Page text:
The cost of a bad specialist is the death of not only the specialist, but a member of Shepard's fire team. The specialist is too slow at getting the second team in while Shepard's team is at the door, and the delay to relieving Shepard's team is the death of a team member as well as the specialist as the Collectors purge the vent.

Biotic Specialists:

The biotic barrier remains much the same, in concept and practice. With the removal of Jack, and the invalidation of Morinth, only Miranda and Samara are valid biotic specialists: no one else has the matriarch-level powers necessary. Morinth is too young (though she volunteers herself as a false-flag if present), and none of the other biotics can endure.

The cost of a good specialist is, like a team member, 'Wounding.' No one on Shepard's team will die, but specialist is considered 'unloyal' for any future specialist roles.

The cost of a bad specialist is the same as in canon: a member of Shepard's team is carried away by the seeker-swarms, while the specialist is Wounded.

Science Specialists:

When Shepard finds the Normandy Crew, Shepard also finds the Collector's own laboratories. The prospect of using the Collector's own tech against them is just too good to pass up as the Normandy crew is picked up by EDI and Joker.

Mordin and Okeer are the science specialists, who will whip up a batch of mad science while the rest of the team go ahead. What they come up will be a boon for going deeper into the base, but each scientist sees their own way as best.

Mordin's approach is a universal party buff: by taking the Collector Base's power-projection system that supplies and strengthens the Collectors and adapting it to your own tech, the entire team will get a 10% bonus to shields and weapon strength. Okeer's approach is more aggressive and brutal: a bio-warfare agent to be dispersed across the base ventilation system that will impede the Collectors, but especially limit Harbinger: all Collectors have a 10% health and barrier reduction, and Harbinger's Direct Control has a 20% chance of instantly killing the Collector he tries to possess.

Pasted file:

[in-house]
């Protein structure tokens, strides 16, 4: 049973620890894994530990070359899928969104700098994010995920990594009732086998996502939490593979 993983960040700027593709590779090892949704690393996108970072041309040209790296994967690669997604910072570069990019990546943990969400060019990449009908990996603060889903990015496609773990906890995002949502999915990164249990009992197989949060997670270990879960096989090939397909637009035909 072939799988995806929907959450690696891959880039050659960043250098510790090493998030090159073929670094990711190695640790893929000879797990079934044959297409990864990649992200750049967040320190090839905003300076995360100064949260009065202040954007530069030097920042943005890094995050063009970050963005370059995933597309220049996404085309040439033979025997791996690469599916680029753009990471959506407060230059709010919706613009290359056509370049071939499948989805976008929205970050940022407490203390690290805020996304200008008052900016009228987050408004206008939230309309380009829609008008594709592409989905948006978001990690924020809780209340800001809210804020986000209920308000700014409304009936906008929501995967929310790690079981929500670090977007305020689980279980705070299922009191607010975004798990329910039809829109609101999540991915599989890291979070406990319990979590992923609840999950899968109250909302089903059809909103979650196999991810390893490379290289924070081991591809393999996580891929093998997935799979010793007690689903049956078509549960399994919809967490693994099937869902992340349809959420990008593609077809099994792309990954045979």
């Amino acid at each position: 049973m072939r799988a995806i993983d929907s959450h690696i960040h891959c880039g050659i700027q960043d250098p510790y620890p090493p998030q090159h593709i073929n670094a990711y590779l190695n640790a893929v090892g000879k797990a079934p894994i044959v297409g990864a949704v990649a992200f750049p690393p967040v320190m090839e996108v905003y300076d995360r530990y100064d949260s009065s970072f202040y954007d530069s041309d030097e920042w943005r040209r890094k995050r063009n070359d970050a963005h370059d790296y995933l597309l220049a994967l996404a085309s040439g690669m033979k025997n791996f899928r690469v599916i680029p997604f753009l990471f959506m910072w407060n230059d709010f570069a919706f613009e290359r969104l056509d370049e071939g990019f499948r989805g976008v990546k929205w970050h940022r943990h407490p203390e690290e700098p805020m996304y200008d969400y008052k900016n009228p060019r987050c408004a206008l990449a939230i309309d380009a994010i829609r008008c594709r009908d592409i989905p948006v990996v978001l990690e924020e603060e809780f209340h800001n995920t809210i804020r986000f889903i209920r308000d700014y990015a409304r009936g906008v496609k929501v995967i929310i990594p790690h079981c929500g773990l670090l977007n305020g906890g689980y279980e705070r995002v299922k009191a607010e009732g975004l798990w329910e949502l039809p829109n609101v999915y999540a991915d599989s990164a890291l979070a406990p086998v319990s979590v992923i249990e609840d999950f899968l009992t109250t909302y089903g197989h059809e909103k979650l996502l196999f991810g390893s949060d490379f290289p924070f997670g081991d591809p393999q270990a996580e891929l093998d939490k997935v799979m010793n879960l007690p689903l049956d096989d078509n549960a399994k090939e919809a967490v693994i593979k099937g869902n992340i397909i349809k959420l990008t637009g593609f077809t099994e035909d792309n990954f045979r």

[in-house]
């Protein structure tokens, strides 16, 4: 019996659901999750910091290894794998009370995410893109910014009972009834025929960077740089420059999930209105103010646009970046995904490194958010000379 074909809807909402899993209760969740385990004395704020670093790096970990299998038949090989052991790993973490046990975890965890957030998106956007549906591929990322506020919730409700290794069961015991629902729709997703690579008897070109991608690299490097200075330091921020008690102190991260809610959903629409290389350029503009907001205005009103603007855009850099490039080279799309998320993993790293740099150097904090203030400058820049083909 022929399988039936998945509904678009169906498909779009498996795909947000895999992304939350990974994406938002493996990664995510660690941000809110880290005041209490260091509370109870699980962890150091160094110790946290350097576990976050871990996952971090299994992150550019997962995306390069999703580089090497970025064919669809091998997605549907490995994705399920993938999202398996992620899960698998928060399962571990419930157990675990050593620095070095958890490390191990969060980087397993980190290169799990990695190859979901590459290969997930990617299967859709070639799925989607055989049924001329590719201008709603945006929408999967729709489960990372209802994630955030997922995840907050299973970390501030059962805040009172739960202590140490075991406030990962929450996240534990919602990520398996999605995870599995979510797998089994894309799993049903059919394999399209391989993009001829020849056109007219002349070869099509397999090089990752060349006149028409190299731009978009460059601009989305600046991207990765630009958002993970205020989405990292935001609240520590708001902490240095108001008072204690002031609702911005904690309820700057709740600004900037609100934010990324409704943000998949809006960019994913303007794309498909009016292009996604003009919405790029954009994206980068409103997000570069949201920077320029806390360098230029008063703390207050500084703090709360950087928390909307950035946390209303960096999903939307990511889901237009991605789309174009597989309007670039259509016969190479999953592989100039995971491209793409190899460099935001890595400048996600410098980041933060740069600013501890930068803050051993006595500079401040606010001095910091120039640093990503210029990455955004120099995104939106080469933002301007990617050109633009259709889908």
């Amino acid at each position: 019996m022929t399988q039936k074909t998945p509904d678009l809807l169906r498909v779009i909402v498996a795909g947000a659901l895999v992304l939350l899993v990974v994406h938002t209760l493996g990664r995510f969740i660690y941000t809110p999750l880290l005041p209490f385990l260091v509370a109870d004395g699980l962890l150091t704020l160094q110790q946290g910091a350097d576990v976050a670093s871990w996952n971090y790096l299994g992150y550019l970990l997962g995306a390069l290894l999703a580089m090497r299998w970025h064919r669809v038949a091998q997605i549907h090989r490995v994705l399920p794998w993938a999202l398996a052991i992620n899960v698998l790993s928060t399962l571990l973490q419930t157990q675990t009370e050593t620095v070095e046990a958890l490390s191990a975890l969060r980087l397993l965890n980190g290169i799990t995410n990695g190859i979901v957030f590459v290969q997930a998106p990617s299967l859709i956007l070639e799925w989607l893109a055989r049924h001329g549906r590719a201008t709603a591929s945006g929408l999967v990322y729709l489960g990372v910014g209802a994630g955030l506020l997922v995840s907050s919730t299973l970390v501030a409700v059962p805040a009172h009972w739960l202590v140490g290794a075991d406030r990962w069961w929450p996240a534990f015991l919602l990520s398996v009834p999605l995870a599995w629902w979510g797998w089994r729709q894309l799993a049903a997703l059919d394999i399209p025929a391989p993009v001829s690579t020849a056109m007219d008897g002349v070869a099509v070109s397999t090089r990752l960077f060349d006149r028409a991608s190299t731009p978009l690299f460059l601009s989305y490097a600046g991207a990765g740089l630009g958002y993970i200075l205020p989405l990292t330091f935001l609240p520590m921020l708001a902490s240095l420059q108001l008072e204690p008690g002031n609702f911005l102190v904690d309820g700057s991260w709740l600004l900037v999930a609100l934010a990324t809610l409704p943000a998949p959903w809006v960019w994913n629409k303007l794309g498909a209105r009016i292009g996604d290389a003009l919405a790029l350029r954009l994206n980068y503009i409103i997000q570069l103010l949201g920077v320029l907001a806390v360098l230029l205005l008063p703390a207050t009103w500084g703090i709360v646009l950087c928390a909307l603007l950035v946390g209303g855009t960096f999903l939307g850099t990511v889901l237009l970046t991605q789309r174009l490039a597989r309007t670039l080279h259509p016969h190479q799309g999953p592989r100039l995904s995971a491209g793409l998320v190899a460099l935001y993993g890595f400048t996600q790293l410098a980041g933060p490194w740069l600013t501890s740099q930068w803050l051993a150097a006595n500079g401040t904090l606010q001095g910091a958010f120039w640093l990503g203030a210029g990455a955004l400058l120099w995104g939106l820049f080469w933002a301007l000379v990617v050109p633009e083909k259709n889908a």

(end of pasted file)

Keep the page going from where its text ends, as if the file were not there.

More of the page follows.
The cost of a good specialist is... listening to them boast about how brilliant they were afterwards, really. A little strut in their walk as they pass the other scientist, should they both survive. More practically, neither can be used afterwards in any position at all because they go back to the Normandy with the crew. The science specialist always survives, loyal or not.

The cost of a bad specialist is the death of the second team leader during the second phase: bogged down in heavy Collector resistance, the team leader will die after getting the team through. Note that this does not change the team-leader's performance in regards to the survival of anyone else: a good team leader will still not lose any companions, while a bad team leader will still lose (only) one.

Boarding Specialist:

The boarding specialist serves a new role entirely, during the second-phase of the operation. After the science-specialist has been selected, EDI alerts Shepard that the Collector Cruiser, while dead in the water, is still showing signs of a functioning computer network. If EDI could gain access to the Collector Cruiser's on-board computer network, she could use the contents of its systems to help her take over the Collector Base systems. However, scans show that the artificial gravity has been taken off-line, and also that there are still plenty of live Collectors on board the ship: this will be a zero-gravity, high-combat environment.

Jacob, Tali, and Grunt are the best specialists: Jacob's experience as a corsair (and even his recruitment mission) included ship-boarding operations, Tali's zero-g expertise is from Migrant Fleet life and training, and Grunt has been pod-trained in zero-gravity fighting (something he and Okeer will tell Shepard if Shepard has talked to them). Though everyone on the team has been through basic low-g combat, no one else has this sort of training. There are caveats: as a prime-candidate for team leader, Jacob may have already been wounded. Tali may have died during the vent sequence. Grunt's specialization is established in on-Normandy dialogue, but at this point Grunt will say that he wants someone else to go because he dislikes zero-g wants to fight on the station, he can crush Collectors under his heel. Grunt is thus a false-negative flag: he is valid, but will give a 'hint' that he isn't.